Here are a few examples of what medical professionals, administrators and consultants across the United States are doing to improve health literacy.
Communication is vital in the patient-doctor relationship. However, effective communication can’t occur unless a patient is health literate. The 2010 Affordable Care Act defines health literacy as "the degree to which an individual has the ability to obtain, communicate, process and understand basic health information and services to make appropriate health decisions."Unfortunately, the ACA's standard hasn’t been easy to reach.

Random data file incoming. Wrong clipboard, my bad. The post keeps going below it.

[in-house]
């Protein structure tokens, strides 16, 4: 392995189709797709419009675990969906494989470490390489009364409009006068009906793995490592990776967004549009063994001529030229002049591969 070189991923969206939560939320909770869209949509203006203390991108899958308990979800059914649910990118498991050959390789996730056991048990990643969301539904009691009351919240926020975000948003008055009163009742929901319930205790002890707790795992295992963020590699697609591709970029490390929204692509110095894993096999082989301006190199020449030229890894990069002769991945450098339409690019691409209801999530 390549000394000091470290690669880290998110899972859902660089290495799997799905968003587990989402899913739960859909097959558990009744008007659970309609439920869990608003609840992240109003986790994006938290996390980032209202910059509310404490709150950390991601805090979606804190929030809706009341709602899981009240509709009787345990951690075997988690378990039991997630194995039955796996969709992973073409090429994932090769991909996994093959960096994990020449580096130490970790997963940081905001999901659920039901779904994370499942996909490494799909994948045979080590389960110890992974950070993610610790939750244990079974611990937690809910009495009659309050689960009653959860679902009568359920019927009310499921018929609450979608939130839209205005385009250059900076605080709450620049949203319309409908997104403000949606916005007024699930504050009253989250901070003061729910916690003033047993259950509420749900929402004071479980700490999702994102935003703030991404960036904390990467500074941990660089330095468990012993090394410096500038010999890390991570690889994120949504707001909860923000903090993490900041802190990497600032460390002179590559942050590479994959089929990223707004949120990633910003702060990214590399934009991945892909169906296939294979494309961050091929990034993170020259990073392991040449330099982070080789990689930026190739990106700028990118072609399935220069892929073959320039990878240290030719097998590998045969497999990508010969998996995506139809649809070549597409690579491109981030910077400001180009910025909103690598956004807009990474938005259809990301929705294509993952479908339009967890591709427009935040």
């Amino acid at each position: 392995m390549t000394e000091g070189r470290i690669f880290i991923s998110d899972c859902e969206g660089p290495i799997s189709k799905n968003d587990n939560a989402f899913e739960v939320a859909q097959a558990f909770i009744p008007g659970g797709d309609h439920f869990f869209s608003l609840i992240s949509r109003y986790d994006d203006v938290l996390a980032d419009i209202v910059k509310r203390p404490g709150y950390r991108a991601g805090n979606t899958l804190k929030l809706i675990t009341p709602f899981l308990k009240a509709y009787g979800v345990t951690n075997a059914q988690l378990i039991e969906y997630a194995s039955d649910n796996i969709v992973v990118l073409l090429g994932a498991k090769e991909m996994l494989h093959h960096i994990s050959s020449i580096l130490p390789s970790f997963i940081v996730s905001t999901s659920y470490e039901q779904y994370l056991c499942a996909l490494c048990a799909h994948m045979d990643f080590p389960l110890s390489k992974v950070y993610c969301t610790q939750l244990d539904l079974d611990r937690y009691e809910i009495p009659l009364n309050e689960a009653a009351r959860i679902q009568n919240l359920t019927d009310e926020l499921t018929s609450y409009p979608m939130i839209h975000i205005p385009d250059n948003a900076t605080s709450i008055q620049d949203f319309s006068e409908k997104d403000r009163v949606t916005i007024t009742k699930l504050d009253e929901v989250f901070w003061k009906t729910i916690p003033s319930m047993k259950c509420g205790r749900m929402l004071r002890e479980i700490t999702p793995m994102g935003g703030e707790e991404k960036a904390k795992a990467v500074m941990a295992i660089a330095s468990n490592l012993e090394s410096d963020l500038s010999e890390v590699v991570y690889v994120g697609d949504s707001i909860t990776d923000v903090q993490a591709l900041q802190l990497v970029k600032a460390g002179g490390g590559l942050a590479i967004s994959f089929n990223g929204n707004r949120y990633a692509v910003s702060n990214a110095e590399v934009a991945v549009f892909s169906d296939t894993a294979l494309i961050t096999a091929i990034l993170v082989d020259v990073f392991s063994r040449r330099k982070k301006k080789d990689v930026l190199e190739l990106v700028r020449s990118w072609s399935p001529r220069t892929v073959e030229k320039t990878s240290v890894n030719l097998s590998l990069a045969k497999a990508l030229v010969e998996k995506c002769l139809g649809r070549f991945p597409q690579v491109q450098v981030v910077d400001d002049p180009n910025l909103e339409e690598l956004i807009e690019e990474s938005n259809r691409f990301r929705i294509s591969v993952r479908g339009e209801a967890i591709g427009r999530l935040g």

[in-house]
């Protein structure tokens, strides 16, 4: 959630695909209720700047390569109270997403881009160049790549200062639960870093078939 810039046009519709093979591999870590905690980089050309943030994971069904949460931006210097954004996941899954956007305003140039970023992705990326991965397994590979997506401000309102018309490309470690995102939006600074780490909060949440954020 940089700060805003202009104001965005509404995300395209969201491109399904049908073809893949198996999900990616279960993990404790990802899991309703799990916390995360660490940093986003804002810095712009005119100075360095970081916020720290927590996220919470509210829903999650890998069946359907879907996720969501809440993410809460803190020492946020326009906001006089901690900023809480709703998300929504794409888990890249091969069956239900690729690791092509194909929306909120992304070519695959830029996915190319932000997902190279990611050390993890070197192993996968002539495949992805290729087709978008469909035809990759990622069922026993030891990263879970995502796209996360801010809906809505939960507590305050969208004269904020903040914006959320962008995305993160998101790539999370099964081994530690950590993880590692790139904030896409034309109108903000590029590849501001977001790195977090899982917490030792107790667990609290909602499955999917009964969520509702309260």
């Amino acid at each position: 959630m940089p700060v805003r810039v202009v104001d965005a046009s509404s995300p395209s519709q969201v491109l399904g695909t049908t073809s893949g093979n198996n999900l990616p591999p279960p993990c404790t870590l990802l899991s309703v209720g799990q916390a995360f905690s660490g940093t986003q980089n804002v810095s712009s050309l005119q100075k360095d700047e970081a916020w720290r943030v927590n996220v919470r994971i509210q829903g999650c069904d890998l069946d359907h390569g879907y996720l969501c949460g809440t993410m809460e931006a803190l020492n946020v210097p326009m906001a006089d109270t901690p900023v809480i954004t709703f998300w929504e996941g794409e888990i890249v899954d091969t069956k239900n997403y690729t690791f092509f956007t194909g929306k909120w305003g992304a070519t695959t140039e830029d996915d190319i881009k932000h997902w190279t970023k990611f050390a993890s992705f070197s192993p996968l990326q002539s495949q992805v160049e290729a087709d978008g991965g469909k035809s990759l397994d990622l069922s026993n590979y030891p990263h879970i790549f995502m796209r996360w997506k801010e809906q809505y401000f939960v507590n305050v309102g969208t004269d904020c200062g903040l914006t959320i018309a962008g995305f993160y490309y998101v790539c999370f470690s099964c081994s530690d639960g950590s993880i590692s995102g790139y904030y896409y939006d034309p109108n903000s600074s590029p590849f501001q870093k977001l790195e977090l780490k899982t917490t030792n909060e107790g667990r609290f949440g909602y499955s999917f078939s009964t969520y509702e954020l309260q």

According to the 2010 National Action Plan to Improve Health Literacy, prepared by the U.S. Department of Health and Human Services, nearly nine of every 10 English-speaking Americans struggle with health literacy, a situation the plan called "a problem of enormous proportion."
Doctors, nurses and administrators have a role in improving health literacy among patients but hectic schedules and other priorities can stand in the way. In an October poll by MDLinx, a healthcare information website, 65 percent of 125 medical professionals who responded said they’re familiar with the issue of health literacy. However, only 14 percent said their employers or organizations are taking steps to improve health literacy in observance of National Health Literacy Month.